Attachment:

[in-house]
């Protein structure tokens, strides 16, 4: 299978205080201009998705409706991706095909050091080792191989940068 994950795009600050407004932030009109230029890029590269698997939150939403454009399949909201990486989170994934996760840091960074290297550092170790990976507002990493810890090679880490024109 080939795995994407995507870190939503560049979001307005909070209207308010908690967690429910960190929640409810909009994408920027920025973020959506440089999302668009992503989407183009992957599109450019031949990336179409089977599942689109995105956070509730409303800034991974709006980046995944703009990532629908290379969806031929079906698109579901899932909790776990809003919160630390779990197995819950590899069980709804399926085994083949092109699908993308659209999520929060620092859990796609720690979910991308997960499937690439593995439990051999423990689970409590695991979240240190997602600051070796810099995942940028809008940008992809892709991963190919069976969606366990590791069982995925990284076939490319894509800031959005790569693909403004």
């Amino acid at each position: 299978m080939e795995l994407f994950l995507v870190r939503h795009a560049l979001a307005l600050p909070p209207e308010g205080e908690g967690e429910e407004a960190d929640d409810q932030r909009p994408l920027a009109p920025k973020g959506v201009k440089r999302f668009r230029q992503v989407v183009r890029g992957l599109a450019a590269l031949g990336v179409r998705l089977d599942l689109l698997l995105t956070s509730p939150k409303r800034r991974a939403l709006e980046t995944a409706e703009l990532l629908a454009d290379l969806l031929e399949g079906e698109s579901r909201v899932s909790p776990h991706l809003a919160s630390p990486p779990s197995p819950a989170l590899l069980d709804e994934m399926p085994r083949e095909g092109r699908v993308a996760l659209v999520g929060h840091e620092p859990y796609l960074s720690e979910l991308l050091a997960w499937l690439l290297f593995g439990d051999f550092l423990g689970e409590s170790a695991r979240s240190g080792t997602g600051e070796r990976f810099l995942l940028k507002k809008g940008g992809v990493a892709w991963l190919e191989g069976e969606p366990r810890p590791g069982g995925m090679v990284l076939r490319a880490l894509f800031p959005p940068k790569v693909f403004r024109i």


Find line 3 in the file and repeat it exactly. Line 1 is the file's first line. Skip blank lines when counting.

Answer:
């Amino acid at each position: 299978m080939e795995l994407f994950l995507v870190r939503h795009a560049l979001a307005l600050p909070p209207e308010g205080e908690g967690e429910e407004a960190d929640d409810q932030r909009p994408l920027a009109p920025k973020g959506v201009k440089r999302f668009r230029q992503v989407v183009r890029g992957l599109a450019a590269l031949g990336v179409r998705l089977d599942l689109l698997l995105t956070s509730p939150k409303r800034r991974a939403l709006e980046t995944a409706e703009l990532l629908a454009d290379l969806l031929e399949g079906e698109s579901r909201v899932s909790p776990h991706l809003a919160s630390p990486p779990s197995p819950a989170l590899l069980d709804e994934m399926p085994r083949e095909g092109r699908v993308a996760l659209v999520g929060h840091e620092p859990y796609l960074s720690e979910l991308l050091a997960w499937l690439l290297f593995g439990d051999f550092l423990g689970e409590s170790a695991r979240s240190g080792t997602g600051e070796r990976f810099l995942l940028k507002k809008g940008g992809v990493a892709w991963l190919e191989g069976e969606p366990r810890p590791g069982g995925m090679v990284l076939r490319a880490l894509f800031p959005p940068k790569v693909f403004r024109i």